were confined to two cars.

To be fair about things, the car with the sagging one-piece body is an
80' resin fish-bellied passenger coach model with separate roof. It
is moulded in a white resin, and I've a few ideas to recover the
model, as it is not offered by the manufacturer now. The roof has
stayed true, but the car shows a sag of about .075" in the centre when
the roof is installed. I feel that the issues raised with this car
may be applicable to, say, people building one-piece resin models of
mill gons in the larger scales. Then again, a sagging mill gon may
actually be desirable...

The other car kit with warpage problems is a high-sided CPR "Big Otis"
gondola car kit. It was made by F&C for RPI's model railroad shop.
It is moulded in a tan coloured resin.

The common factor seems to be that these models both have thin sides,
approx. .025" for the boards of the gon, and about .040" on the coach
sides. They also have no roof or a roof not yet attached to the car
sides. The roof of a house car would add stability to the finished
model.

Al--I have absolutely NO issues with your Westerfield kits. I have
built many of them, and the stability of the resins used your product
has never given me any issues. And I've had the pleasure to build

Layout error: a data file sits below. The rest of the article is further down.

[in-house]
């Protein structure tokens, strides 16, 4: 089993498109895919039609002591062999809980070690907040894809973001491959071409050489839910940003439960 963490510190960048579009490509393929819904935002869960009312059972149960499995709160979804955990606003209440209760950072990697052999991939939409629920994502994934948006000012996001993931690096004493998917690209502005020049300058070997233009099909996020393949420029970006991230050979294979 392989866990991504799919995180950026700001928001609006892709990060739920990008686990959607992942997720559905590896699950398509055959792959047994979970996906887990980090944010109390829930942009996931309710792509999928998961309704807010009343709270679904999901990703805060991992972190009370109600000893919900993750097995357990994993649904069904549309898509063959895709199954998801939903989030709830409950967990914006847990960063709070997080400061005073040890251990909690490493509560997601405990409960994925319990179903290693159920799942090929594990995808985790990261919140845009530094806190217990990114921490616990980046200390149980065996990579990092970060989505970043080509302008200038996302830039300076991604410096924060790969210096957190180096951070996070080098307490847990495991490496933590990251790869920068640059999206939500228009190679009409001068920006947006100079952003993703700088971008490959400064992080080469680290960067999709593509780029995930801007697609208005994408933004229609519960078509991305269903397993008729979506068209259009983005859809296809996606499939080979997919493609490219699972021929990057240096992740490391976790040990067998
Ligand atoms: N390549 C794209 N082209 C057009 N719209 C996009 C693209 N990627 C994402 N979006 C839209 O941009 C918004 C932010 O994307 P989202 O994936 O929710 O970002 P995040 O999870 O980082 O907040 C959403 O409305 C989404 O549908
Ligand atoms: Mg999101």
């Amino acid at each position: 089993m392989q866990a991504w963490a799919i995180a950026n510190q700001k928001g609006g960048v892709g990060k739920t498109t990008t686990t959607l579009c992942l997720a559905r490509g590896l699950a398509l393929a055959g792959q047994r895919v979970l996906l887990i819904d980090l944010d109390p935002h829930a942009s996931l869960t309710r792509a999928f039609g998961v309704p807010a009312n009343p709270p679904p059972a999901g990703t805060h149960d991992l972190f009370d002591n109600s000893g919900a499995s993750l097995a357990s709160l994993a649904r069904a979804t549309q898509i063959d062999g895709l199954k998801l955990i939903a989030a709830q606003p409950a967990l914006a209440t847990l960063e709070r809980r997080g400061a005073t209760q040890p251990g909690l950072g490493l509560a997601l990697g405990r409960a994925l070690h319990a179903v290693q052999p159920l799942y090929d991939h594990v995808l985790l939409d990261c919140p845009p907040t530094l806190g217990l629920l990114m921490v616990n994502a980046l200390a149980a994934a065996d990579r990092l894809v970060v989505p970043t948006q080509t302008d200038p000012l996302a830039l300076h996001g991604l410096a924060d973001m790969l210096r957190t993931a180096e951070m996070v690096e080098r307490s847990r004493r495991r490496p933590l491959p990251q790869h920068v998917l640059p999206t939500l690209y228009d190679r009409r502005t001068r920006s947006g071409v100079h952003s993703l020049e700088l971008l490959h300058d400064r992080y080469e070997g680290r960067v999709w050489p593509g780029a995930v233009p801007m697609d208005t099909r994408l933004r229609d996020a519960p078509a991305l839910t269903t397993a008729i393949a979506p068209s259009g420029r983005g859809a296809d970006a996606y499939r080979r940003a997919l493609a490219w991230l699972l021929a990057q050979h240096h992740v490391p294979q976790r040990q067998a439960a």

everything from your early "Fowler" 36' steel-frame boxcar moulded in
a hard resin (I dare not drop it) to the NYC one-piece body steel
boxcar. All are excellent models, and I'll buy and build more of your
kits yet. Yours are the "gold standard" in resin kits. IMHO, the
only thing you'll ever have to defend is why you didn't make more
kits. (Just having a little fun with you.)

In fact, a gentleman approached me at an NMRA train show that I was
displaying and working on a few models at last Sunday. Looking at a
CN "Fowler" box car on the table, he commented on the job that I'd
done putting together a wood car kit. He was shocked to see the
Westerfield box that it came in!

Bill Darnaby's posting is instructive, in that he states that he has
assembled hundred of resin kits, and never had any issues. Perhaps I
have run into two exceptions that are best explained by those more
well versed in statistical probability, i.e. it is possible, but might
be in the order of 1/200,000, etc...(I should buy some lottery
tickets, perhaps? ;)

Another factor mentioned was the care taken by the manufacturer when
mixing and pouring the resin into the mould. This is a valid point
too, and one that the modeller can only determine by kit reviews,
their personal experience, and talking with fellow modellers.

Steve Lucas.


Dennis Storzek
 

--- In STMFC@..., "Steve Lucas" <stevelucas3@...> wrote:

The common factor seems to be that these models both have thin sides,
approx. .025" for the boards of the gon, and about .040" on the coach
sides. They also have no roof or a roof not yet attached to the car
sides. The roof of a house car would add stability to the finished
model.